In the summer of 2017, I attended the Heart of Texas Writing Project Summer Institute at the University of Texas at Austin. It was at the completion of my 12th year of teaching 4th grade dual language, in College Station, Texas. What happened that summer was simple. I learned to become better at what I already loved. I learned to become a writer, a stronger guide for the learners in my classroom, a leader for my district, and a growing voice in the world of education.
I was not always a teacher.
About two years ago, I began blogging with my students. The experience changed my classroom. It changed the way my students took on learning. It changed the way I took on learning and teaching those kids… you know them… the ones who have and use technology as almost an extension of who they are.
The experience impacted all of us.
Kidblog: Dual language podcast, listen to student and teacher perspectives!
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I keep a quote wall in my classroom. It holds quotes by some of the humans I most respect in the world. On it are the words of Aristotle, Einstein, some Chinese proverbs, along with the words of some of my former students. Hanging above our classroom pet snake, Fluffy, is a quote by one of those former students. It reads: “I’d like to go to Harvard, but I’d rather go to Hogwarts.” It is a sweet reminder that we are all obligated to make our own path to push and learn more.
Last week, one of my former students and I accomplished our first podcast. It was one of the most challenging and extraordinary experiences I have had the pleasure of having.
The experience exhausted me, both physically and mentally. It was amazing to have lived it… all eight plus hours of it. The best part was inviting a former student and author of the Hogwarts before Harvard quote, Josefina, to join me.
Podcasting is only one of many experiences that grew out of our adventures into blogging. What we learned most from blogging was much more valuable. We learned to grow.
Published March 21, 2018 on
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For the past two years, my students and I have been purposely learning how to move about in this world of technology to write, learn, and grow. We learn together, and we blog together. It has been, and still is, a priceless experience for all of us. I have learned much about teaching, guiding, and this world, their world, of technology.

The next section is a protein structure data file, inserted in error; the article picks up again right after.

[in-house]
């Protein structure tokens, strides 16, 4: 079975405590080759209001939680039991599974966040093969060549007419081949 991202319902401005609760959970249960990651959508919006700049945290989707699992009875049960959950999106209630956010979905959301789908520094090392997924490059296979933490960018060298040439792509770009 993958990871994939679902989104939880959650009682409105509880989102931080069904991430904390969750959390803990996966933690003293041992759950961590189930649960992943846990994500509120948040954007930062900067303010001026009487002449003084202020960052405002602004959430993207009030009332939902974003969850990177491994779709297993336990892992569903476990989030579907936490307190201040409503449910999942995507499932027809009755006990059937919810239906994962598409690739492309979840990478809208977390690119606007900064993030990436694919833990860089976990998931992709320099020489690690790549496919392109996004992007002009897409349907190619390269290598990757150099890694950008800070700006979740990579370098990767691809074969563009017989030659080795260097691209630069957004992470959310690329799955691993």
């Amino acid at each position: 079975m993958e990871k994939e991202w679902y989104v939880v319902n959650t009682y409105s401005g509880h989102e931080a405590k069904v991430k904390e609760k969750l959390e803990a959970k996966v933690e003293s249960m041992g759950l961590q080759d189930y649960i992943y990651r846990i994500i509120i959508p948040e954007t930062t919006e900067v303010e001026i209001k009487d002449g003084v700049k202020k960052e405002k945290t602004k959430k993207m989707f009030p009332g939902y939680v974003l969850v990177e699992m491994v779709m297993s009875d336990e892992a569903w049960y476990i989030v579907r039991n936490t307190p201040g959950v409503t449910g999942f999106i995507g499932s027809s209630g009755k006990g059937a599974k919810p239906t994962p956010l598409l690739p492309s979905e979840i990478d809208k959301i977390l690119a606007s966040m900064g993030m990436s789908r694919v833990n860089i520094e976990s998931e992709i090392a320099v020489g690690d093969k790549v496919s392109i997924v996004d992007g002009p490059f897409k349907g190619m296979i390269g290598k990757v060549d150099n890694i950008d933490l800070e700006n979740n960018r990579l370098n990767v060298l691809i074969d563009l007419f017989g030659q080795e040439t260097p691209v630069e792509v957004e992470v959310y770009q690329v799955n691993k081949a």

What I discovered is that today’s students do not need us to teach them how, they need us more to show them what is important and why. Most students already know how to take the world they have at their fingertips and find, within seconds, how to do pretty much anything.
"When we walk to the edge of all the light we have and take the step into the darkness of the unknown, we must believe that one of two things will happen. There will be something solid for us to stand on or we will be taught to fly.” -Patrick Overton
A few years ago, my dormant imagination awoke. Now a little older, wiser, and experienced with things that life sometimes forces upon you, I took a breath and welcomed my imagination back.
I began with a simple question… What if? What if I put aside my fears and tried stuff that was new and scary? What if I stayed up late and prepped for something a little extra? What if I pushed a little harder to learn something new? What if I did everything possible to do different, reaching for something greater, without knowing exactly what the outcome would be? What would happen?
In a few weeks, our classrooms will be filled with nervous smiles and worried parents, all wondering what the new school year will bring. Some excited for their children to get started on a continued path of learning and growth, others a bit more worried. Sometimes we feel like it is our job to save each student, and the thought of maybe not reaching every single student affects us in more ways than one. The reality is that we can’t save every student in our classrooms in one single school year, but we can have great impact. Teachers are not superheroes, we are human.
Visit http://afhogan.com/10-tips-student-blogging/ for this blog post.
“A writer’s work is made to be published.” -Deb Kelt
Our time here is over. We ended our experience together with a gallery walk. Each of us publishers of works that took us all a process of 3-4 weeks to accomplish. It was a unique experience. There were tears. It was impactful. My wish is to remember it all, but it feels like only bits and pieces of it remain in my mind. So, I blog. It helps me to remember. And I share because it is what Aaron said I should do, and even though he may not know it… he is one of my mentors. One of many now… now that I know what they look like, my list continues to grow.
Marina Rodriguez is a California native, living and teaching in Texas, and a National Writing Project, Heart of Texas Writing Project, Teacher Consultant.